Congresswoman Maxine Waters (D-CA) and Senator Sherrod Brown (D-OH) urge SEC Chair Gary Gensler to require diversity disclosure reporting including disability status.

Letter states future rulemaking related to human capital management and diversity should include disability status.

This week, Congresswoman Maxine Waters (D-CA), Chairwoman of the House Financial Services Committee and Senator Sherrod Brown (D-OH), Chairman of the Senate Banking, Housing and Urban Affairs Committee, sent a letter to Gary Gensler, Chair of the Securities and Exchange Commission (SEC) urging him to require disclosure of standardized data to help investors and other stakeholders include disability status in all future rulemaking.

Read the Letter
  • The letter makes several important points, including: “Collecting and publicly reporting data on disability status is key to closing the employment gap facing individuals with disabilities in the workforce.”
  • The letter references the Disability:IN Joint Investor Statement: “Recently, a group of investors with over $2.8 trillion in assets under management – including Bank of America, Voya Financial, TD Bank, the California State Teachers’ Retirement System, and New York State Comptroller Thomas DiNapoli – signed a joint letter calling on the companies they invest in to take steps to create an inclusive workplace for people with disabilities.”
  • The letter calls out a point that Disability:IN has repeatedly made with the SEC, “…people with disabilities have long been recognized by Congress, the courts, and executive agencies as a minority group.”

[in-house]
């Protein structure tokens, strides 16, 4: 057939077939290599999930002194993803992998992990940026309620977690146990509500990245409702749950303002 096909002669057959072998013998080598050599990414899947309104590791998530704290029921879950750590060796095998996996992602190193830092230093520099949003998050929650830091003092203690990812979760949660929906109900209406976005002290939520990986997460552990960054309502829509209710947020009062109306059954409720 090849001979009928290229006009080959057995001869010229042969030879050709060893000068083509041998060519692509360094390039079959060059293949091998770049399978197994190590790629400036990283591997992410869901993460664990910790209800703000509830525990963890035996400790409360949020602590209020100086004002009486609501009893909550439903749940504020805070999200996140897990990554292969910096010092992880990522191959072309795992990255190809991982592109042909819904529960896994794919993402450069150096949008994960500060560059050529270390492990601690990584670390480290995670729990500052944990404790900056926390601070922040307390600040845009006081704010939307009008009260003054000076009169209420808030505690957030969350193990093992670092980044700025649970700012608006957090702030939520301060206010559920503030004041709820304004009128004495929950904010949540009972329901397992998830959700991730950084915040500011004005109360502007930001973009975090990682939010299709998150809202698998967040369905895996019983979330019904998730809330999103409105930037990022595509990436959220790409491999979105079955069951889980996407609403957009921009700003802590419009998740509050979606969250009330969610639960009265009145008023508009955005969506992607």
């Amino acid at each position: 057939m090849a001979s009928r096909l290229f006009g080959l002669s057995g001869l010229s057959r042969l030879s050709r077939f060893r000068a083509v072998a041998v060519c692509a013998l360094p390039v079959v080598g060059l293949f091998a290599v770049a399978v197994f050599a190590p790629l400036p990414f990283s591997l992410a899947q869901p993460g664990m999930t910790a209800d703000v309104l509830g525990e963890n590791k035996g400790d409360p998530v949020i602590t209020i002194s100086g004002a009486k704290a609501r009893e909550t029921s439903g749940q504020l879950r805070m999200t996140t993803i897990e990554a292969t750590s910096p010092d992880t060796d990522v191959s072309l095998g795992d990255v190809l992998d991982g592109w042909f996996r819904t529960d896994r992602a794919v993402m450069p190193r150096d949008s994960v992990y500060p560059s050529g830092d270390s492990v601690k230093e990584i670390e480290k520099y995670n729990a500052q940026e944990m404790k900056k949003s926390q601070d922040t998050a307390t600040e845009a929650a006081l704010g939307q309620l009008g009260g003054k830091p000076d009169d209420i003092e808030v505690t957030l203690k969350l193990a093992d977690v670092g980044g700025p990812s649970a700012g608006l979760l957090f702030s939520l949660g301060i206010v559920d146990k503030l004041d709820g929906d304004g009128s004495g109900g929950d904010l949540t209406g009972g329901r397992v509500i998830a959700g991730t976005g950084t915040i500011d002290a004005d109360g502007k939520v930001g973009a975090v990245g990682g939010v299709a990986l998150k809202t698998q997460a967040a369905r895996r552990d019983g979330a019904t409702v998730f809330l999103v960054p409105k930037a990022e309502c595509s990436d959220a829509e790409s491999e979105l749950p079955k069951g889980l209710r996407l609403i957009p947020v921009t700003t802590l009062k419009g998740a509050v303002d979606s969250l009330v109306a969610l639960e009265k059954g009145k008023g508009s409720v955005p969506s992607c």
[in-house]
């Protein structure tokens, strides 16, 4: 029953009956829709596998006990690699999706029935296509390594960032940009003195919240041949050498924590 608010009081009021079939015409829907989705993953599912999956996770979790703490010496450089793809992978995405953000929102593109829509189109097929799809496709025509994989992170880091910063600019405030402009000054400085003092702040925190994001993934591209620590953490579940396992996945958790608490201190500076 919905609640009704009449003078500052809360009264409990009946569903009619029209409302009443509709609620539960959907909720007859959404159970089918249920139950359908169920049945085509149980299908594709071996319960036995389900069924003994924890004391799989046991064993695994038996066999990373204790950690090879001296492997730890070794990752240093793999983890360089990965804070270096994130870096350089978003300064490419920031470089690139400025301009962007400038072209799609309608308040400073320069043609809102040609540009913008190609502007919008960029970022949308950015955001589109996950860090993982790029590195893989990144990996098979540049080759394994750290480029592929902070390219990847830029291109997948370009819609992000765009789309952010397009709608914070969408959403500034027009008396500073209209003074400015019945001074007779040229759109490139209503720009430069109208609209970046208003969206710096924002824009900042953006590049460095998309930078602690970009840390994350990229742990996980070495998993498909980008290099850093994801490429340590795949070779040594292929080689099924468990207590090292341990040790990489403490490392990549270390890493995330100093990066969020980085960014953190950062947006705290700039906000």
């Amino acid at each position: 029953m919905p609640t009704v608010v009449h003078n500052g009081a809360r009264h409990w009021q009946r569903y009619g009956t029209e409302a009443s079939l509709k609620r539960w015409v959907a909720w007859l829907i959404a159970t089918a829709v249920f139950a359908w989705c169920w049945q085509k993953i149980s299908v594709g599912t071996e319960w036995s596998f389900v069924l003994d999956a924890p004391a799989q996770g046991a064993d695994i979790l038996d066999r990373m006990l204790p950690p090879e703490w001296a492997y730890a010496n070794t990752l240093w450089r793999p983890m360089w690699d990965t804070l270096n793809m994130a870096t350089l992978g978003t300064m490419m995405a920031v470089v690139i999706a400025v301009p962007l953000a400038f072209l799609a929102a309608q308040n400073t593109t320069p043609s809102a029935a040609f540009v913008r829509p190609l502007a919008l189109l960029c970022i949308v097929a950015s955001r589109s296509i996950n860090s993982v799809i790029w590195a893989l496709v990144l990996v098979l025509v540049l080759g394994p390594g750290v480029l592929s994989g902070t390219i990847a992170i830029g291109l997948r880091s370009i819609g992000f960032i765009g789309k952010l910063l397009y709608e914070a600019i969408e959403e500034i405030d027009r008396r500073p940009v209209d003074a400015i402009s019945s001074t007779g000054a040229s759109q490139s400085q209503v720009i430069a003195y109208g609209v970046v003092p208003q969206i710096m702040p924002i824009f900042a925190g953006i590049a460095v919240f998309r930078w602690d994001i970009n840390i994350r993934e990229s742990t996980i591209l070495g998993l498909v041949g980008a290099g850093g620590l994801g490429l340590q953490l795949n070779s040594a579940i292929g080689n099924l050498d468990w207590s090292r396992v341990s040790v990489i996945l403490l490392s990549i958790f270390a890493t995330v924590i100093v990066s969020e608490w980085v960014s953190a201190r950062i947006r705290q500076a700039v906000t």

• The letter also raises the importance of supplier diversity: “Supplier diversity and procurements should be tracked and shared with shareholders, so the company and its shareholders know how their investments are being spent and with whom.”
This letter is a significant step forward for disability inclusion within publicly traded companies.
As the letter states, “…featuring individuals with disabilities in human capital reporting requirements would align with the SEC’s core mission of protecting investors, ensuring fair, orderly, and efficient markets, and facilitating capital formation.”
Additionally, the House Financial Services Committee introduced a bill this week that would “require public companies to include information on the disability status of their employees in their annual report.”
Read the Bill

Why Does This Matter?

Representation matters. A workforce, C-suite, and boardroom that are inclusive of people with disabilities isn’t only the right thing to do, but it is good for business. The Accenture “Getting to Equal: The Disability Inclusion Advantage Report,” found that companies that embraced best practices for employing and supporting people with disabilities achieved 28 percent higher revenue, double the net income and 30 percent higher economic profit margins over a four-year period.
If the SEC acts on these issues, and requires more transparency and disclosure of diversity data, including disability status, it will have a tremendous impact on the employment of people with disabilities and representation of people with disabilities in the boardroom and C-suite.
Requiring publicly traded companies to disclose this data will provide more transparency to investors, so they can make more informed decisions around the companies they invest in. Additionally, requiring companies to disclose more information on their supplier diversity spend will open more opportunities to disability-owned businesses.
Diversity disclosure metrics are materially important to investors and will further allow investors to meet their ESG goals, while simultaneously increasing representation of people with disabilities at all levels of publicly traded companies.
Read our ESG Position Paper